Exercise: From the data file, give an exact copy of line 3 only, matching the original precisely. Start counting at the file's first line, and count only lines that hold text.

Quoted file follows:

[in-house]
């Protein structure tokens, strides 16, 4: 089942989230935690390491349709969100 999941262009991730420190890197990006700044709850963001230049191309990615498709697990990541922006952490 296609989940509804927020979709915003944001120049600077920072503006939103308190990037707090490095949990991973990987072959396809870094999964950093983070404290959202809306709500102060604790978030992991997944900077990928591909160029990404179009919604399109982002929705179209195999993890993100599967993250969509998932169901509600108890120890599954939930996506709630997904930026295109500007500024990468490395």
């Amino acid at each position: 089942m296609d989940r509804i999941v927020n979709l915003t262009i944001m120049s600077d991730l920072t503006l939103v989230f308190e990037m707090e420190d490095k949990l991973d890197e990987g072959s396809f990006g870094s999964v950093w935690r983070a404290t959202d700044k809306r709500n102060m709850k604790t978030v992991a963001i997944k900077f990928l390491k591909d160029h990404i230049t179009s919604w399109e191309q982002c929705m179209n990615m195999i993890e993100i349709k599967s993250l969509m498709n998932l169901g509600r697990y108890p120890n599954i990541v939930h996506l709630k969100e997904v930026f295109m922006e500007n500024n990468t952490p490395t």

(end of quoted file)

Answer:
């Amino acid at each position: 089942m296609d989940r509804i999941v927020n979709l915003t262009i944001m120049s600077d991730l920072t503006l939103v989230f308190e990037m707090e420190d490095k949990l991973d890197e990987g072959s396809f990006g870094s999964v950093w935690r983070a404290t959202d700044k809306r709500n102060m709850k604790t978030v992991a963001i997944k900077f990928l390491k591909d160029h990404i230049t179009s919604w399109e191309q982002c929705m179209n990615m195999i993890e993100i349709k599967s993250l969509m498709n998932l169901g509600r697990y108890p120890n599954i990541v939930h996506l709630k969100e997904v930026f295109m922006e500007n500024n990468t952490p490395t």